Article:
If investing for retirement were a race, you’d want your portfolio’s returns to cross the finish line ahead of inflation. Over time, inflation will increase the prices of the items you buy. Not staying ahead of inflation will reduce the purchasing power of your retirement savings.
Inflation’s impact is generally slow and steady. Prices of certain consumer goods and services may increase by only a few cents or a few dollars each year. But over many years, those little increases can really add up. Even a relatively low rate of inflation during your working years can significantly reduce how far your money will go once you retire. That’s because as prices go up, the money you’ve saved for retirement will buy less. If your savings fall behind inflation, it could have an impact on your standard of living during retirement.
Since inflation will increase the amount of money you’ll need to maintain your standard of living, you should take it into account when you’re figuring out your retirement income needs.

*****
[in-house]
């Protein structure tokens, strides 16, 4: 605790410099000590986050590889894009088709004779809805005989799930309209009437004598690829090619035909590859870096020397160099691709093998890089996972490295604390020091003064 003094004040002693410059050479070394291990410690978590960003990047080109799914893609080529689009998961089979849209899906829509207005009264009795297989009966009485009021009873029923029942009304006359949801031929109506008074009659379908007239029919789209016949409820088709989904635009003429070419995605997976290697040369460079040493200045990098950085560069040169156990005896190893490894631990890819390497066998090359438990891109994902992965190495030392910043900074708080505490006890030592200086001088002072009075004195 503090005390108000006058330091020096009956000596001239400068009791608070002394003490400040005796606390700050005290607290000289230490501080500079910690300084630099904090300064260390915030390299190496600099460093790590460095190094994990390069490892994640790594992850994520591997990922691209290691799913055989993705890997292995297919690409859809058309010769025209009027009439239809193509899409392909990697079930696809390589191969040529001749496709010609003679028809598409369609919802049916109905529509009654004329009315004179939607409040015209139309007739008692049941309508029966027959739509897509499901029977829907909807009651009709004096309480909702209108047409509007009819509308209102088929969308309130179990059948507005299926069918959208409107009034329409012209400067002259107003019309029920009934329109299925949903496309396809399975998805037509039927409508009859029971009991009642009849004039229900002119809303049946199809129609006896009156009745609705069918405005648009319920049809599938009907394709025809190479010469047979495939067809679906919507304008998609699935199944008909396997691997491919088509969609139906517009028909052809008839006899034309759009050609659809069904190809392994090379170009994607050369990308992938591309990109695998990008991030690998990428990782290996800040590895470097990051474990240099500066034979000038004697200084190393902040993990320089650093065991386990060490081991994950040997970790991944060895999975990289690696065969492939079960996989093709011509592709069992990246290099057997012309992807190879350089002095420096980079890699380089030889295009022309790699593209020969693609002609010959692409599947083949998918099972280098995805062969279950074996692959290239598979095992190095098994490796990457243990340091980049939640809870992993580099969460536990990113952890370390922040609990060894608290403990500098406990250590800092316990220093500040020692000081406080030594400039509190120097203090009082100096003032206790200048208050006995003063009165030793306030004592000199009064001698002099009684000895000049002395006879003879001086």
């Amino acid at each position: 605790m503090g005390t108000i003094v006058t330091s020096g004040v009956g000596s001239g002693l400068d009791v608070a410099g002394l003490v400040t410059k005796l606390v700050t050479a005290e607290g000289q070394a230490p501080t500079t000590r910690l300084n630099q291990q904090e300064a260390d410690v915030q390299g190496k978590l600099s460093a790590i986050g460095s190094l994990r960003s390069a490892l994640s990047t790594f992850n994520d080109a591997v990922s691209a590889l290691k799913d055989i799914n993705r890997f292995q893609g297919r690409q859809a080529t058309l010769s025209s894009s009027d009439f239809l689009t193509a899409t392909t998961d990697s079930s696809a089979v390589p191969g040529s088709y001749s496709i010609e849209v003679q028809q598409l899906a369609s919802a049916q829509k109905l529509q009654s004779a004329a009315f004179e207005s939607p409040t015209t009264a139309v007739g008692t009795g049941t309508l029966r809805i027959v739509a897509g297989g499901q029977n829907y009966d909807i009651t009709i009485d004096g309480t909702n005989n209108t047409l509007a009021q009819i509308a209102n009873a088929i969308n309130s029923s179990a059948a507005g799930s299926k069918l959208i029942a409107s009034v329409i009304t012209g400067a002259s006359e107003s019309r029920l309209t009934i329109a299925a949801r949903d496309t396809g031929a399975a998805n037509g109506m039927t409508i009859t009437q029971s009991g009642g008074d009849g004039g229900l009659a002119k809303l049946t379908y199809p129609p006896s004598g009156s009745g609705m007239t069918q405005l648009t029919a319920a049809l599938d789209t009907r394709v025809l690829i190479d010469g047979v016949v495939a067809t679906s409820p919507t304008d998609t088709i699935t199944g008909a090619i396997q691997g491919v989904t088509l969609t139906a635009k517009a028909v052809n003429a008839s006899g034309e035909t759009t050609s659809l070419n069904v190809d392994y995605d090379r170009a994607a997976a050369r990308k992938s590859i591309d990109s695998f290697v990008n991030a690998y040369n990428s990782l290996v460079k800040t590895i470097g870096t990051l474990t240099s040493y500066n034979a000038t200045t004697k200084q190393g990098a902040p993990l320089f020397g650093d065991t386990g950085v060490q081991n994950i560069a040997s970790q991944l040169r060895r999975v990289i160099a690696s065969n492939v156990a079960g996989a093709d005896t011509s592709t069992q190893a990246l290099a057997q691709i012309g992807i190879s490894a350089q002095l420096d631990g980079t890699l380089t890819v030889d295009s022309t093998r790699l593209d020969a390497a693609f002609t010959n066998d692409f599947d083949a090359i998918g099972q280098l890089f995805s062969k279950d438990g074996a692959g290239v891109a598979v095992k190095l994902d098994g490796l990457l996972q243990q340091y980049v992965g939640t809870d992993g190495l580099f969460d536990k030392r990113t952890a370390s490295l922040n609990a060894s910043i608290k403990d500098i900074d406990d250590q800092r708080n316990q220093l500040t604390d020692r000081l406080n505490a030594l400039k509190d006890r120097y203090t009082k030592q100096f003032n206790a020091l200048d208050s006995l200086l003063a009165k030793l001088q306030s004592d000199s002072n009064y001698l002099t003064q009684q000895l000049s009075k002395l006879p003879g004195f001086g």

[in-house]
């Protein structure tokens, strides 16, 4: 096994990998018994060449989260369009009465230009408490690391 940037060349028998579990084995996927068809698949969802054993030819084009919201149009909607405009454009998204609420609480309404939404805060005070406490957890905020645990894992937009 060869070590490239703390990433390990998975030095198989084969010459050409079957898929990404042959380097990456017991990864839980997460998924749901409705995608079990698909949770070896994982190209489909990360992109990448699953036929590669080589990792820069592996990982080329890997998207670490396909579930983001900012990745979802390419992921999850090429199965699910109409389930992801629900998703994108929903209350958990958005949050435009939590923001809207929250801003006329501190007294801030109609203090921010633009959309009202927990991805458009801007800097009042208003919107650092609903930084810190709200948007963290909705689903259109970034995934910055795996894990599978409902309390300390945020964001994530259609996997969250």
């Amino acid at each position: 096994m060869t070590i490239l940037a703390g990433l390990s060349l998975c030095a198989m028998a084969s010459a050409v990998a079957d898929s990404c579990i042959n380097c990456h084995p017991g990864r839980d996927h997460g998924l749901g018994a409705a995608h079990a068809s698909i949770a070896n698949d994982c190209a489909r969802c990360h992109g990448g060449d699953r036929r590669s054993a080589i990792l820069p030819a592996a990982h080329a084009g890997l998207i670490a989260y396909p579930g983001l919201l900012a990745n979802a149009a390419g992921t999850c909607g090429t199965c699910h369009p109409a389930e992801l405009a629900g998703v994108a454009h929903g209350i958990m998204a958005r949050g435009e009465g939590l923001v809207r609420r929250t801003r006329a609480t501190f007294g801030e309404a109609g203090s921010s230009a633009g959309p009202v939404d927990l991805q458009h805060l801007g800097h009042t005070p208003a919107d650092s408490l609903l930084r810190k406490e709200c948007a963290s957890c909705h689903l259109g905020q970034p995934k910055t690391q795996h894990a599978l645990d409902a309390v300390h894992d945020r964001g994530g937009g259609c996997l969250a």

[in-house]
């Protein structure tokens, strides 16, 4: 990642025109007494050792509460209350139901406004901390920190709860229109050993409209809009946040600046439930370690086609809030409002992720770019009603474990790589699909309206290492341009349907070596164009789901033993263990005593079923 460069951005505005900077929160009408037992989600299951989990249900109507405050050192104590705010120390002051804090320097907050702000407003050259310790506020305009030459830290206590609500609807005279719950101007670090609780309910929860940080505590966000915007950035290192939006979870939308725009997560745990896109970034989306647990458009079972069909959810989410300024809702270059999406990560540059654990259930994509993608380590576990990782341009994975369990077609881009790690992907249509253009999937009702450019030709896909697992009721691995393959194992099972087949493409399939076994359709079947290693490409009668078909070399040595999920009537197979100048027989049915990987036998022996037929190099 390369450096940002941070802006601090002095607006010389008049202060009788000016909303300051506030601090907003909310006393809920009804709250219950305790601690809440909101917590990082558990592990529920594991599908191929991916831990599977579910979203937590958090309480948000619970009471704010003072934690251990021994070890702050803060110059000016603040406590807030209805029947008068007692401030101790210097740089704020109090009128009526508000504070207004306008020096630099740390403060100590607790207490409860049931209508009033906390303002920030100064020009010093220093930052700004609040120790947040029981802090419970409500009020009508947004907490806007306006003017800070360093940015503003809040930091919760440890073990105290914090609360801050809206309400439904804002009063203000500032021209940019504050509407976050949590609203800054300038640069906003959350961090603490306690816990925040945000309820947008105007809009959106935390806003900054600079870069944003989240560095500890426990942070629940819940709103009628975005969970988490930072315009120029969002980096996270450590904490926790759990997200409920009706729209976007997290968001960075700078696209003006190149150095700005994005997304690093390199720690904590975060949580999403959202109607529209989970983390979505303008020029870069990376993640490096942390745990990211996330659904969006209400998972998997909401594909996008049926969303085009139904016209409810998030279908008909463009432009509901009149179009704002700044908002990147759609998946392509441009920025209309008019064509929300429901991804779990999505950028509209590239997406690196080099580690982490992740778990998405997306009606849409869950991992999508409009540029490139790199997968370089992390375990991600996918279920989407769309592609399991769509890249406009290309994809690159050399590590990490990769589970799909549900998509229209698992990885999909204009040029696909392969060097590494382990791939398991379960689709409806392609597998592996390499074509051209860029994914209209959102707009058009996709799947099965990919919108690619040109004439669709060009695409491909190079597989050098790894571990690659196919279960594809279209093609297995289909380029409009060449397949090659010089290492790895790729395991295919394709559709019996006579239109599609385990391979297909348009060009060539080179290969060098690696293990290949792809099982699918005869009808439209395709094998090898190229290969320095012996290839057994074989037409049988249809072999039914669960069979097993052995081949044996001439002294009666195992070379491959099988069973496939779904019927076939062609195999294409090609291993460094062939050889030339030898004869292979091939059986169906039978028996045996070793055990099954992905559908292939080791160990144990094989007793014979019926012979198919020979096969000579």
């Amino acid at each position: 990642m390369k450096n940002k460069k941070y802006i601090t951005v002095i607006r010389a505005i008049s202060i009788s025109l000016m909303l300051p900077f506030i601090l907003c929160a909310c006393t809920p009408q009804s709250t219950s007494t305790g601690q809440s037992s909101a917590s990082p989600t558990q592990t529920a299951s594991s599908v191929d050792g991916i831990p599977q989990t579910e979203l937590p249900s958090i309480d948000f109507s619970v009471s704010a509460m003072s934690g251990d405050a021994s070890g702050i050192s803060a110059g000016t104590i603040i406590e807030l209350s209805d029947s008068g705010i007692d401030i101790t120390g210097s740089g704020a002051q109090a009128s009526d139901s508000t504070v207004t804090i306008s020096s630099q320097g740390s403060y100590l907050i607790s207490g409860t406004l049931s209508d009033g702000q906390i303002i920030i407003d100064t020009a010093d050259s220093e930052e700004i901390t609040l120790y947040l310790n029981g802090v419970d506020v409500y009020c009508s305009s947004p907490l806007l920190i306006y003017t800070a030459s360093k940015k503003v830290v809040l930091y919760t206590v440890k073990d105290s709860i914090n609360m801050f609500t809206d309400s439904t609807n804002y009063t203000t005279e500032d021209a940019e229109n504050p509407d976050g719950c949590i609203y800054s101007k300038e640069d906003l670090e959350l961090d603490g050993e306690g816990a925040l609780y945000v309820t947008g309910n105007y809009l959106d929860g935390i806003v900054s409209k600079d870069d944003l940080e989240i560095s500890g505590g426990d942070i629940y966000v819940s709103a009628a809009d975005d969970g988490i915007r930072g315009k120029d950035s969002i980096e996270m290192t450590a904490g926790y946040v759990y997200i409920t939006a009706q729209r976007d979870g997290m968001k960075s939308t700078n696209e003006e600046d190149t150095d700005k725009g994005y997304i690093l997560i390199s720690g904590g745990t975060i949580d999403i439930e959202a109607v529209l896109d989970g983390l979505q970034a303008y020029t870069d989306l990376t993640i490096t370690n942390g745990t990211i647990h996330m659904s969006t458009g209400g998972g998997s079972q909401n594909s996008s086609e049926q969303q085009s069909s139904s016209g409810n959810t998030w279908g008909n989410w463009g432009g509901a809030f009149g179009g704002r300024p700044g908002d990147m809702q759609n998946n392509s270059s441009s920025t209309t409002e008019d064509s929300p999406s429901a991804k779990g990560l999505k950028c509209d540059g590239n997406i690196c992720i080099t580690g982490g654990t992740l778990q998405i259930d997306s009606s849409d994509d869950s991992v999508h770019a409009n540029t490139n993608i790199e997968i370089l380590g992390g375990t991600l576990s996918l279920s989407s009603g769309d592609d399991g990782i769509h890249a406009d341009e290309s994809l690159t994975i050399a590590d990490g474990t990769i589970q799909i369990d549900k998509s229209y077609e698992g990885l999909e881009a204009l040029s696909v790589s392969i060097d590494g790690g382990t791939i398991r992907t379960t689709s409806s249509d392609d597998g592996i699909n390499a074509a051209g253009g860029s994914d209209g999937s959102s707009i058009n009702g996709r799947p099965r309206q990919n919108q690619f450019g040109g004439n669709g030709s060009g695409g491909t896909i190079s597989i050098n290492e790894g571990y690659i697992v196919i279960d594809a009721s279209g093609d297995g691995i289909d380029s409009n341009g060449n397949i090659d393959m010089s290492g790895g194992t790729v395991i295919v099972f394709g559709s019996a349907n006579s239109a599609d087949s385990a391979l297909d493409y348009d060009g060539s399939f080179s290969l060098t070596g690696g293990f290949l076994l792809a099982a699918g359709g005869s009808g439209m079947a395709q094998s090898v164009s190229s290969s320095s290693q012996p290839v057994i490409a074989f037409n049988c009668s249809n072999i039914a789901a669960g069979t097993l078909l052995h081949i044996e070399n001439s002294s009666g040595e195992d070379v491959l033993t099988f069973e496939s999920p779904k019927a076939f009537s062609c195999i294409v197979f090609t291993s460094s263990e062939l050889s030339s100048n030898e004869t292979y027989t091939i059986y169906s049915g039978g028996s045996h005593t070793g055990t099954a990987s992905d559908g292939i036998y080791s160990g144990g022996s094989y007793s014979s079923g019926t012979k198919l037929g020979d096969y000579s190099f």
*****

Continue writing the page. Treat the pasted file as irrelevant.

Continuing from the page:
For example, let’s assume you have 30 years before you plan to retire and that you’ll receive cost-of-living raises each year. If your current salary is $50,000 and inflation is 4% a year, your salary would be $162,170 in 30 years. If you anticipate needing 80% of your preretirement income to live on when you’re retired, you would need nearly $130,000 for just your first year of retirement.
Inflation during retirement will continue to increase the amount of income you’ll need each year. If inflation averages the same 4%, you’d need about $285,000 of income after 20 years of retirement to maintain the same standard of living.
Picking Up the Pace
One strategy you can use in an effort to beat inflation is to increase the amount you’re saving for retirement each pay period. Another strategy to help your savings stay ahead of inflation is to invest a larger portion of your money in assets that have the potential to earn inflation-beating returns. Of the three major asset classes — stocks, bonds, and cash equivalent investments — stocks* have the greatest potential based on historical performance to grow significantly faster than the inflation rate.
If your retirement investments stay ahead of inflation, you’ll be better prepared to meet your retirement income needs and handle future increases in the cost of living.
* Stock investing involves a high degree of risk. Stock prices fluctuate and investors may lose money.
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